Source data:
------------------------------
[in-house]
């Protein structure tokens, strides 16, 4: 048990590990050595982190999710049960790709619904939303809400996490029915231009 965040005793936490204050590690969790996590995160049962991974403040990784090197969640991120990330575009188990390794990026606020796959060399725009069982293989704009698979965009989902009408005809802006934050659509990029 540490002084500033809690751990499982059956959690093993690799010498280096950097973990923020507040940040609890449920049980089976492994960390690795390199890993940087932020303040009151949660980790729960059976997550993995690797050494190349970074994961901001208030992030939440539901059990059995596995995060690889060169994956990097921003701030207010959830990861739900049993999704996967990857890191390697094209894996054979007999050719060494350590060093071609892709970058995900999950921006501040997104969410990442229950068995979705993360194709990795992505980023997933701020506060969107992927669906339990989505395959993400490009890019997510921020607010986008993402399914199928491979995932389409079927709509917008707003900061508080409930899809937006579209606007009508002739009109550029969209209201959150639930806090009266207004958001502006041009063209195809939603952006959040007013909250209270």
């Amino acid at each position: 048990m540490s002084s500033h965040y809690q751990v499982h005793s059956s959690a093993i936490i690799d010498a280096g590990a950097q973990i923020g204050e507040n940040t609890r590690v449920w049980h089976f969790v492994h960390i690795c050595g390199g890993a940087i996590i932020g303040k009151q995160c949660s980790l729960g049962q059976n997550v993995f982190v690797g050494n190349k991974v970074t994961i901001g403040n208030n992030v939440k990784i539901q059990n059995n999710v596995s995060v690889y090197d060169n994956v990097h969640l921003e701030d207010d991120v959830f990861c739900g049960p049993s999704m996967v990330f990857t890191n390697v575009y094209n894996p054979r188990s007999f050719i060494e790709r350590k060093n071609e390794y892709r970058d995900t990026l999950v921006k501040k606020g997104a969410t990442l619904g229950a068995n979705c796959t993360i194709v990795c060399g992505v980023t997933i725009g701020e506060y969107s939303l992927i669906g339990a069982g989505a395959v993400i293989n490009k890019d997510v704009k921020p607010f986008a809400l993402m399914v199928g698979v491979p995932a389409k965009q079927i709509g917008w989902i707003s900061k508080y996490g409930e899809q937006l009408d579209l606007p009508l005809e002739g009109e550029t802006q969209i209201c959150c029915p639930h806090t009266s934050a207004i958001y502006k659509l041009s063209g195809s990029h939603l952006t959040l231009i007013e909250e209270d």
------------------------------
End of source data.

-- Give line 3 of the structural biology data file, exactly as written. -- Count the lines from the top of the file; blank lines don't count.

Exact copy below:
């Amino acid at each position: 048990m540490s002084s500033h965040y809690q751990v499982h005793s059956s959690a093993i936490i690799d010498a280096g590990a950097q973990i923020g204050e507040n940040t609890r590690v449920w049980h089976f969790v492994h960390i690795c050595g390199g890993a940087i996590i932020g303040k009151q995160c949660s980790l729960g049962q059976n997550v993995f982190v690797g050494n190349k991974v970074t994961i901001g403040n208030n992030v939440k990784i539901q059990n059995n999710v596995s995060v690889y090197d060169n994956v990097h969640l921003e701030d207010d991120v959830f990861c739900g049960p049993s999704m996967v990330f990857t890191n390697v575009y094209n894996p054979r188990s007999f050719i060494e790709r350590k060093n071609e390794y892709r970058d995900t990026l999950v921006k501040k606020g997104a969410t990442l619904g229950a068995n979705c796959t993360i194709v990795c060399g992505v980023t997933i725009g701020e506060y969107s939303l992927i669906g339990a069982g989505a395959v993400i293989n490009k890019d997510v704009k921020p607010f986008a809400l993402m399914v199928g698979v491979p995932a389409k965009q079927i709509g917008w989902i707003s900061k508080y996490g409930e899809q937006l009408d579209l606007p009508l005809e002739g009109e550029t802006q969209i209201c959150c029915p639930h806090t009266s934050a207004i958001y502006k659509l041009s063209g195809s990029h939603l952006t959040l231009i007013e909250e209270d």